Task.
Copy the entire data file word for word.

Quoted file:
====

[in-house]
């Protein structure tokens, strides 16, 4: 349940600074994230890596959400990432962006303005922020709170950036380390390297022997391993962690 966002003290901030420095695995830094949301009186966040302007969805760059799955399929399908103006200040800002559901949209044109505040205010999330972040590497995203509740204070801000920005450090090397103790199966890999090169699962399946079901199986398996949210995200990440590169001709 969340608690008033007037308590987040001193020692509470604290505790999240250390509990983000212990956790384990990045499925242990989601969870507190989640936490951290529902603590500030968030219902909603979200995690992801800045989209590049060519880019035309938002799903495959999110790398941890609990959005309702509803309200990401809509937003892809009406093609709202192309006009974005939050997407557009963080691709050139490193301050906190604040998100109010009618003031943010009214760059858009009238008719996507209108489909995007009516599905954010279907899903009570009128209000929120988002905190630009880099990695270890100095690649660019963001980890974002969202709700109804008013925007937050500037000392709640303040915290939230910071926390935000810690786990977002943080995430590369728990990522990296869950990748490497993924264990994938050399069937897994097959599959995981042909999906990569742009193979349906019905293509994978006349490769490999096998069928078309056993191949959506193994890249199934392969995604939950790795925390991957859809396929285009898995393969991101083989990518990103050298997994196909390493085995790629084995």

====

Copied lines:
[in-house]
């Protein structure tokens, strides 16, 4: 349940600074994230890596959400990432962006303005922020709170950036380390390297022997391993962690 966002003290901030420095695995830094949301009186966040302007969805760059799955399929399908103006200040800002559901949209044109505040205010999330972040590497995203509740204070801000920005450090090397103790199966890999090169699962399946079901199986398996949210995200990440590169001709 969340608690008033007037308590987040001193020692509470604290505790999240250390509990983000212990956790384990990045499925242990989601969870507190989640936490951290529902603590500030968030219902909603979200995690992801800045989209590049060519880019035309938002799903495959999110790398941890609990959005309702509803309200990401809509937003892809009406093609709202192309006009974005939050997407557009963080691709050139490193301050906190604040998100109010009618003031943010009214760059858009009238008719996507209108489909995007009516599905954010279907899903009570009128209000929120988002905190630009880099990695270890100095690649660019963001980890974002969202709700109804008013925007937050500037000392709640303040915290939230910071926390935000810690786990977002943080995430590369728990990522990296869950990748490497993924264990994938050399069937897994097959599959995981042909999906990569742009193979349906019905293509994978006349490769490999096998069928078309056993191949959506193994890249199934392969995604939950790795925390991957859809396929285009898995393969991101083989990518990103050298997994196909390493085995790629084995």